033 to 0. or 2) injection into overhead irrigation system using adequate volume to thoroughly saturate soil media. On foliage as needed. Actara is applied as a foliar spray. 75 WSP (Orthene) 97 PE Bacillus thuringiensis (Dipel) DF.67 pt Active Ingredient Per Acre 0.045 lb 0.6 to 2. Check label for plant-back restrictions for a number of crops.05 to 1 lb 0. Do not exceed 5.4 fl oz 1.5 fl oz 21 (Provado) 1. MOA 6 (Proclaim) 5 WDG flubendiamide. Use only one application method. MOA 1B dinotefuran. Flea beetle Insecticide and Formulation acetamiprid. MOA 2A (Thionex) 3 EC (Thionex) 50 WP flonicamid. Looper.8 oz 0. 2) a post-seeding or transplant drench with sufficient water to ensure incorporation to the root zone. Do not exceed two applications per season.1 to 6. MOA 1A (Vydate) 2 L pymetrozine.089 lb 0.5 EC rynaxypyr.5 to 1 lb 2.56 to 3.0075 to 0. as a post seeding or transplant drench. Do not exceed rate as leaf injury will result. Admire Pro is applied to the soil. See comments under European corn borer.03 to 0.1 lb 0. Corn earworm. Additional applications may be necessary to maintain control. MOA 3 (various) 2 EC beta-cyfluthrin. Do not exceed 11 oz per acre per season of Platinum or Actara. MOA 23 (Movento) 2SC thiamethoxam.5 oz per acre per season.TABLE 2-47. 7 to 10. Page 152 Vegetable Crop Handbook for Southeastern United States — 2009 . MOA 4A (Venom) 70 SG 1 to 4 oz (foliar) 5 to 6 oz (soil) 0.5 to 1.035 to 0. For short-term protection of transplants at planting.226 to 0.015 lb 0.17 lb 0. MOA 28 (Coragen) 1.268 lb 1 21 endosulfan.06 lb 30 0 Armyworm. MOA 3 (Proaxis) 0.33 qt 2 lb 2 to 2. followed immediately by sufficient overhead irrigation to wsh product into potting media. Movento will not control flea beetle. MOA 4A (Platinum) 2SC (Actara) 25 WDG 3.5 lb 0. 4 to 5 fl oz 0.2 lb active ingredient per season. 2 to 3 oz 2. MOA 11B1 bifenthrin.8 to 1.045 to 0. One application will provide systemic protection for 3 weeks.49 to 0.44 oz/10.4 lb Minimum Interval (Days) Between Last Application and Harvest Precautions and Remarks 7 0 Do not apply more than once every 7 days.05 to 0.179 lb 0.045 lb 7 7 7 Do not exceed 0. Do not exceed 10 fl oz per season. Provado is applied as a foliar spray.5 fl oz 1 5 1 Foliar or drip chemigation. Do not apply more than 6 oz per acre per season using foliar applications.25 to 0. and do not exceed 4 applications per season.0475 lb 0.377 lb 4 0 Do not follow soil applications with foliar applications of any neonicotinoid. MOA 9C (Beleaf) 50 SG imidacloprid.8 fl oz 2. post seeding or transplant as a drench.022 lb 0.054 lb 0. or through drip irrigation.08 lb 1 5 to 11 fl oz 2 to 4 oz 0. MOA 4A (Admire) 4.015 lb 0.012 to 0.33 lb 0. MOA 3 (Baythroid) XL emamectin benzoate. Do not follow soil applications with foliar applications.000 plants) not more than 7 days before transplanting by 1) uniformly spraying on transplants. Drip chemigation must be applied uniformly to the root zone.6 F 1 lb 1. MOA 4A (Assail) 70 WP dimethoate 4 EC. It may be applied in-furrow at planting.5 to 1 lb 0. or through drip irrigation. apply Admire Pro (0.8 oz 0.08 to 0.01 to 0. Platinum may be applied to direct-seeded crops in-furrow seeding or transplant depth.4 to 4. or 3) drip irrigation. INSECT CONTROL FOR PEPPER Amount of Formulation Per Acre 0.8 fl oz 1 to 2 qt 2.086 lb 0 1 0 Apply before aphids reach damaging levels.5 to 1. MOA 1B (Orthene) 75 S. Not for flea beetle. For flea beetle control only. Apply when larvae are first observed. or 12 oz per acre per season using soil applications.5 to 1 lb 0. Soil applications may be appled by 1) a narrow band below or above the seed line at planting. Commodity PEPPER Insect Aphid.5 lb 0.75 oz 0.67 SC 7 0. MOA 9B (Fulfill) 50 WDG spirotetramat.25 to 0. as a sidedress and incorporated after plants are established.026 to 0.06 to 0. MOA 28 (Synapse) 24% WG gamma-cyhalothrin.84 fl oz 2 to 3. Hornworm acephate.5 to 1 lb 0.66 to 1. MOA 11B2 (Xentari) WDG.2 oz 0.6 F oxamyl.03 to 0. See label for instructions.97 0 0.062 to 0.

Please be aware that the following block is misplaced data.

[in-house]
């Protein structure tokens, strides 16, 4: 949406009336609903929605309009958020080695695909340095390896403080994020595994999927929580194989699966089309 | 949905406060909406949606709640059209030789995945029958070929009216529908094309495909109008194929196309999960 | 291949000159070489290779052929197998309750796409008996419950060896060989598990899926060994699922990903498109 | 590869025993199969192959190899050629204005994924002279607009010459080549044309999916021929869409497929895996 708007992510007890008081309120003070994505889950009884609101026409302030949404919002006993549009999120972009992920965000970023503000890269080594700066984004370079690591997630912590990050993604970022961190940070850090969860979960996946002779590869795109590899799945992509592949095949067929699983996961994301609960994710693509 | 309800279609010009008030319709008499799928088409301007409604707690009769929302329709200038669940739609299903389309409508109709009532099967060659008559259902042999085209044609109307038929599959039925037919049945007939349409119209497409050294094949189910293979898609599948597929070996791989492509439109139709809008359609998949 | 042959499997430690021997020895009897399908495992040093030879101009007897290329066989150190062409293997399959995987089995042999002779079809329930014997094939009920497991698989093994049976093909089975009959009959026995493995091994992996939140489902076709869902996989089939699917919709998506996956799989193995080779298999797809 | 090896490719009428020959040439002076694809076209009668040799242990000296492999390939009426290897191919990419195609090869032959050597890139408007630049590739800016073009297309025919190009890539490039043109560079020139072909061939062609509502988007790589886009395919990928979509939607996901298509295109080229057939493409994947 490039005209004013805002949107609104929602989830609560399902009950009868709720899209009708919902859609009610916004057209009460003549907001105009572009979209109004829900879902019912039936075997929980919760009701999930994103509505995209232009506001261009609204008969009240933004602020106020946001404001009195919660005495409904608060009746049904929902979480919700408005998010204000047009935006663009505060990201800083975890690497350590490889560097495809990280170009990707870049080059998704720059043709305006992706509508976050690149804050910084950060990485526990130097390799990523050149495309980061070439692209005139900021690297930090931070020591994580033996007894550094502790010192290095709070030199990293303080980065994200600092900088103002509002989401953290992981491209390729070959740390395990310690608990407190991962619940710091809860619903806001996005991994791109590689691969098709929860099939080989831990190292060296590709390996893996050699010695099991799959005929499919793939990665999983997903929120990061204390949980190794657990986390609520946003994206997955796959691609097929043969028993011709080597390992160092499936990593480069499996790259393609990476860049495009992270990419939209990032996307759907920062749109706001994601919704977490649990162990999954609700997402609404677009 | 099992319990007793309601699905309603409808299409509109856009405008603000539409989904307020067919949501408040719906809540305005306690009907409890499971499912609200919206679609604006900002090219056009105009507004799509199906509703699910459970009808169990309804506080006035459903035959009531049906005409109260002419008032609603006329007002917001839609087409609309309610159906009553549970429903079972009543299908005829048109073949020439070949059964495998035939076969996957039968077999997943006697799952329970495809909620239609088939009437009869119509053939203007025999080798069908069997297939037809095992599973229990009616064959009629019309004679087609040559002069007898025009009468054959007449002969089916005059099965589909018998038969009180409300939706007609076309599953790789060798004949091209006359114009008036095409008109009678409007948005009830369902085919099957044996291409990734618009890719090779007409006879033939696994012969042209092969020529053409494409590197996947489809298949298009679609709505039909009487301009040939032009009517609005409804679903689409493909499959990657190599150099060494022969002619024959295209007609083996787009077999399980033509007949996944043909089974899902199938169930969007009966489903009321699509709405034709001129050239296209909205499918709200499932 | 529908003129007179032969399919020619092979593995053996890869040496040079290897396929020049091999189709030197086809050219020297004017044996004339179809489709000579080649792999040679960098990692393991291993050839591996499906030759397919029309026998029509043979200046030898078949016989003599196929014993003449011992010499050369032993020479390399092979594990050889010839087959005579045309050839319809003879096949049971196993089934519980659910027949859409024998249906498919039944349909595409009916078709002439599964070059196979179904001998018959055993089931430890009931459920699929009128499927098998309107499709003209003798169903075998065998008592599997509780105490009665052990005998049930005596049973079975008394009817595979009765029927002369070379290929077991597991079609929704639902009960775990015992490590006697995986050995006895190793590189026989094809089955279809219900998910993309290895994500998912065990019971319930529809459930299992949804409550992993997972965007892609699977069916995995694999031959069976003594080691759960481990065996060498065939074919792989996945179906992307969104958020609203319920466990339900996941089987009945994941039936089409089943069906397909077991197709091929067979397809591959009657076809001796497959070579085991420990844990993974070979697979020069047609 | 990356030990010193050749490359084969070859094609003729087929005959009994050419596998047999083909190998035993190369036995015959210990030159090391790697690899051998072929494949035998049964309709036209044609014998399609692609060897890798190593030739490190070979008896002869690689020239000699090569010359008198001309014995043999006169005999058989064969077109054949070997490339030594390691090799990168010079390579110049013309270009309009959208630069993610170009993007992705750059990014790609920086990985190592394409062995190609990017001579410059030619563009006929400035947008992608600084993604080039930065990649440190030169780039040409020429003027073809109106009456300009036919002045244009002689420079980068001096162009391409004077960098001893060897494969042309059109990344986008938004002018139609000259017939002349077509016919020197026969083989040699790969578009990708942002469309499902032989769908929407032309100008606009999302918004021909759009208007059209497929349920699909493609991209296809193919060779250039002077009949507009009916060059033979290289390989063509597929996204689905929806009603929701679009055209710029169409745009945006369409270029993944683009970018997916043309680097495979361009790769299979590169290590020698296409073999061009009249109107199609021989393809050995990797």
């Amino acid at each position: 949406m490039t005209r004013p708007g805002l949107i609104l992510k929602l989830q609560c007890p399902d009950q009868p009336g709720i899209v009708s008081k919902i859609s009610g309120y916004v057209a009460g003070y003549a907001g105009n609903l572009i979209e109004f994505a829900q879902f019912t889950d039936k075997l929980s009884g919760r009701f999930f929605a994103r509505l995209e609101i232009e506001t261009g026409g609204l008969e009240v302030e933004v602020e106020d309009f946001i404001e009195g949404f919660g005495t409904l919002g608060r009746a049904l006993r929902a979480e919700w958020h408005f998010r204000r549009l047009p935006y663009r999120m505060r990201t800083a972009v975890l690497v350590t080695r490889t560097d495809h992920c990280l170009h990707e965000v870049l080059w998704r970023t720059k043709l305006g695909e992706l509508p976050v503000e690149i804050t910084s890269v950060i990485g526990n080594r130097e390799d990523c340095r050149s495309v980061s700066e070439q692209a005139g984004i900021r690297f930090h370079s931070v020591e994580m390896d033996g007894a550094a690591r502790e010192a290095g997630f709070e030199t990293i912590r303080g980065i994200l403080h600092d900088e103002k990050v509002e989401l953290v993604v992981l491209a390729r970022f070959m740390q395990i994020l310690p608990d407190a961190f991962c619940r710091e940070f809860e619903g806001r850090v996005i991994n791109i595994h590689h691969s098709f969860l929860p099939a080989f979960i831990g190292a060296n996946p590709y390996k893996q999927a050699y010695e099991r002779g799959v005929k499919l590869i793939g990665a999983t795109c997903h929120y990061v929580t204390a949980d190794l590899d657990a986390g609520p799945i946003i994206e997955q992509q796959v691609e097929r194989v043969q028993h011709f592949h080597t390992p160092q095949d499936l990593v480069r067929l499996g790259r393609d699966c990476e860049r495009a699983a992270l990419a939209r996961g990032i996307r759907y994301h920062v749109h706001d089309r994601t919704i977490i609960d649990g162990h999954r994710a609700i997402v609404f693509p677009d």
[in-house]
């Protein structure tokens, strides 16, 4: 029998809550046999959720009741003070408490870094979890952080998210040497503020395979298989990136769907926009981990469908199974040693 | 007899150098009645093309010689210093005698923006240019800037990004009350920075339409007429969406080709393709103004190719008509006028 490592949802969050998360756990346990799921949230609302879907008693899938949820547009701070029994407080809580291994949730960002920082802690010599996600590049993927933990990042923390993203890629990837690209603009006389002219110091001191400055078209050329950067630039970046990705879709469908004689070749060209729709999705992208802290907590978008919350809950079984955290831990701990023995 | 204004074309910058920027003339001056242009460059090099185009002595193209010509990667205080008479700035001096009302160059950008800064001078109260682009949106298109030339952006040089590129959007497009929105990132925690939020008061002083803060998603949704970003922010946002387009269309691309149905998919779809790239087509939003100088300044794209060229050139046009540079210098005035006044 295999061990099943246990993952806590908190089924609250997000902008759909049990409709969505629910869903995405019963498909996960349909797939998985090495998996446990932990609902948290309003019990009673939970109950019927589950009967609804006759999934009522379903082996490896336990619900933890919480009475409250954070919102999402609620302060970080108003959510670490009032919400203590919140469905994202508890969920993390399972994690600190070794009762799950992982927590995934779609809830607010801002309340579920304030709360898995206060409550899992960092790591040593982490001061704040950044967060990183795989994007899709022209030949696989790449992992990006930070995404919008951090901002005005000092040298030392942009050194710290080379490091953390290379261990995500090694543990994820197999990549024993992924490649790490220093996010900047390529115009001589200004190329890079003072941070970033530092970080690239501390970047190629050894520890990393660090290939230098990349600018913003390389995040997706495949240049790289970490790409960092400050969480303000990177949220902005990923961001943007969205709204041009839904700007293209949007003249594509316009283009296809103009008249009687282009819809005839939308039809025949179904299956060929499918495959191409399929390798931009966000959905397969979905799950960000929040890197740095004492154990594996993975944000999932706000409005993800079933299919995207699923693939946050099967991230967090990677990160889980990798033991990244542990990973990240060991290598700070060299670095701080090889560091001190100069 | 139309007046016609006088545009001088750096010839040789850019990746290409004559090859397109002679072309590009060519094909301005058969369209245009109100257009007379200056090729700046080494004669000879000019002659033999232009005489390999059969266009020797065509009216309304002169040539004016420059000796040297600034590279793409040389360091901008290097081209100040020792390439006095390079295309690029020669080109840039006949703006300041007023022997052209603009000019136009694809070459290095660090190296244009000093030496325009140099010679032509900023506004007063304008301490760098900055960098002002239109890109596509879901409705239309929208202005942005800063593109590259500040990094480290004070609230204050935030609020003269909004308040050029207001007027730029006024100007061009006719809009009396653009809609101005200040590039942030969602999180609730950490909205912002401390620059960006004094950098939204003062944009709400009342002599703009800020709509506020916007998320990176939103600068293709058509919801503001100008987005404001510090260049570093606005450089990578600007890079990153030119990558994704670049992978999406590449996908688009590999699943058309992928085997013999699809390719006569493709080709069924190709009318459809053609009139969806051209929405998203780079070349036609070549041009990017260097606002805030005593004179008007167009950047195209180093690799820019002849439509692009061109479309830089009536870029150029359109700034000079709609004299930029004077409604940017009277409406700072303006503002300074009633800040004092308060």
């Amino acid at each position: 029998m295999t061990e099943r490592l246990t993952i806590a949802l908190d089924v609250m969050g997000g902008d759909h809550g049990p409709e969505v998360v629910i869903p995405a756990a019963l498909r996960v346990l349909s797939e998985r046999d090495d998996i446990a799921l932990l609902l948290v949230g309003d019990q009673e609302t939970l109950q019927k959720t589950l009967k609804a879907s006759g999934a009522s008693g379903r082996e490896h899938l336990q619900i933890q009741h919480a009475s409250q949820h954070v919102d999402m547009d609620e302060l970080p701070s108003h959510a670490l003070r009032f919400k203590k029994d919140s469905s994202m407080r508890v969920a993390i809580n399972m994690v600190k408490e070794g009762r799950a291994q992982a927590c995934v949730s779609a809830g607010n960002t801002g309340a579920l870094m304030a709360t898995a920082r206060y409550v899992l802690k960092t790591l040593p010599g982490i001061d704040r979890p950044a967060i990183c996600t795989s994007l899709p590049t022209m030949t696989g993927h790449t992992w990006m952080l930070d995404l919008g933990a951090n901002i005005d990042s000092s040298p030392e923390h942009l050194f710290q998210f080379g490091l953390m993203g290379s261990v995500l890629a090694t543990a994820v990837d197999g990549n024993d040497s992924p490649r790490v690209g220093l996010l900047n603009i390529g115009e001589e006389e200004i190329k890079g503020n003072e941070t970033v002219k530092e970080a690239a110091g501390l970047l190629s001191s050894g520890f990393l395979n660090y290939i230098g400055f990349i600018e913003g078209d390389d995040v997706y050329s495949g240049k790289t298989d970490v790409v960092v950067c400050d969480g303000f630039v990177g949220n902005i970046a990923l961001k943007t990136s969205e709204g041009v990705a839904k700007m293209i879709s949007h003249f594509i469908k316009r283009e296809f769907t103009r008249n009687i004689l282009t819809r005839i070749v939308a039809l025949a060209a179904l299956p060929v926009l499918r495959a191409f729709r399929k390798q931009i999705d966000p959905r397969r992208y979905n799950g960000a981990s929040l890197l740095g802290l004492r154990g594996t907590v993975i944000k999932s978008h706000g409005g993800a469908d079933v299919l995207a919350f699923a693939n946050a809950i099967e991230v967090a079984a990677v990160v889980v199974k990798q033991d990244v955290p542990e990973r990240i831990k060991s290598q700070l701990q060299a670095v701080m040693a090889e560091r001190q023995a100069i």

75 to 1 lb 0.56 to 3.03 to 0.045 lb 0.6 to 2.025 lb 0.047 to 0.97 lb 0.012 to 0.84 fl oz 0.009 to 0. Pepper weevil acetamiprid.5 to 1 lb 1 7 7 7 Do not exceed 16. MOA 18 (Intrepid) 2 F 2.33 lb 0. per acre per crop).0075 to 0. MOA 17 (Trigard) 75 % WP dimethoate 4 EC.1 lb 0.25 lb 0.02 to 0. Minimum interval between sprays is 5 days.73 to 0. Do not exceed two applications per season.5 to 1 lb 0.88 pt per acre per season.73 to 0. 75 WSP (Orthene) 97 PE bifenthrin.8 fl oz per acre per season or 6 applications per season.24 to 4 fl oz 4 oz 2. MOA 5 (Radiant) 1 SC Blister beetle.4 fl oz 2 to 4 pt 0.5 pt 6 to 10 oz 7 0 0 1 7 See comments under European corn borer. 75 WSP (Orthene) 97 PE dimethoate 4 EC.4 LV rynaxypyr. MOA 1B spinetoram. Hornworm (continued) Insecticide and Formulation indoxacarb.019 lb 0. 0. Do not exceed 16. MOA 3 (Baythroid) XL esfenvalerate. Stink bug.04 to 0.84 fl oz 2. Pepper maggot acephate.75 to 1 lb 0.08 lb 3 1 Foliar or drip chemigation.84 fl oz 1.67 SC 7 1 to 1. Corn earworm.to 7-day intervals as long as moths continue to fly or egg masses are present on the plants. MOA 3 (Warrior) 1 EC methomyl.4 fl oz 1.TABLE 2-47. MOA 3 (Asana XL) 0. INSECT CONTROL FOR PEPPER Amount of Formulation Per Acre 2.03 lb 1 5 5 For all insecticides. Applications should target early instars.56 to 3. Leafminer abamectin.02 to 0.6 oz 2 to 3 oz 2. Looper.015 lb 0.i. Applications should target early instars.045 lb 0. MOA 22 (Avaunt) 30 WDG lambda-cyhalothrin. MOA 1A (Vydate) 2 L Vegetable Crop Handbook for Southeastern United States — 2009 Page 153 .5 to 0.84 fl oz 2.2 lb active ingredient per acre per season. Do not apply more than 2.033 to 0.02 to 0. Do not apply more than 14 oz of Avaunt (0. MOA 1B (Orthene) 75 S. MOA 5 (Radiant) 1 SC 8 to 16 oz 2.8 EC 1 to 1.75 to 1 lb 2.08 lb 0. Do not exceed 0. MOA 3 (Mustang MAX) 0.03 lb 5 0.i.84 fl oz 4 to 16 fl oz 0.0775 lb 0.66 oz 0.33 qt 2 lb 2.26 lb a.125 lb 0. Apply at rates of 4 to 8 fl oz early in season when plants are small. Repeat weekly as needed.56 to 3.97 0.88 pt per acre per season.03 to 0. Drip chemi-gation must be applied uniformly to the root zone.33 lb 0.065 lb Minimum Interval (Days) Between Last Application and Harvest Precautions and Remarks 3 Use only higher rate for control of armyworm and corn earworm. MOA 28 (Synapse) 24% WG gamma-cyhalothrin. as indicated by light trap catches.05 lb 0.06 to 0.125 lb 0. MOA 3 (various) 2 EC oxamyl. MOA 3 (Warrior) 1 EC methoxyfenozide. Leaf-footed bug gamma-cyhalothrin.5 fl oz 0. Do not apply more than 2 lb a. MOA 3 (Warrior) 1 EC European corn borer 5 to 10 oz 2.022 lb 0.67 pt 1. 0.5 EC lambda-cyhalothrin. MOA 4A (Assail) 30 SG bifenthrin.i. MOA 28 (Coragen) 1. Adult flies may be active from early June through July.56 to 3.5 EC lambda-cyhalothrin.1 to 6.1 to 6.033 to 0. MOA 1B (Orthene) 75 S. Commodity PEPPER (continued) Insect Armyworm. MOA 3 (various) 2 EC beta-cyfluthrin.45 lb 0. Applications should be made at 5.5 oz Active Ingredient Per Acre 0.35 lb active ingredient of Asana XL per acre per season.03 lb 7 7 7 1 5 5 Do not apply more than 2.5 to 3. or 1 lb a.8 fl oz per acre per season. on non-bell peppers. MOA 3 (Proaxis) 0. See label for instructions.8 to 9. MOA 6 (Agri-mek) 0.045 to 0. MOA 1A (Lannate) 2. MOA 2A (Thionex) 3 EC (Thionex) 50 WP zeta-cypermethrin.8 fl oz 4. Apply at rates of 8 to 16 oz to large plants or when infestations are heavy. MOA 3 (Proaxis) 0.56 to 3.66 EC flubendiamide.1 lb 0.01 to 0. per acre per season on bell peppers. MOA 1B endosulfan. Do not exceed a total of 0.014 to 0. Do not apply more than 16 fl oz per application or 64 fl oz of Intrepid per acre per season.25 lb 1 spinetoram.15 EC cyromazine.25 to 1 lb 1 lb 0 4 On foliage when flies appear on yellow sticky traps. During periods of continuous moth flights re-treatments at 7 to 14 days may be required. acephate.026 to 0. begin applications at first fruit set when European corn borer moths are flying.5 pt 2 to 3.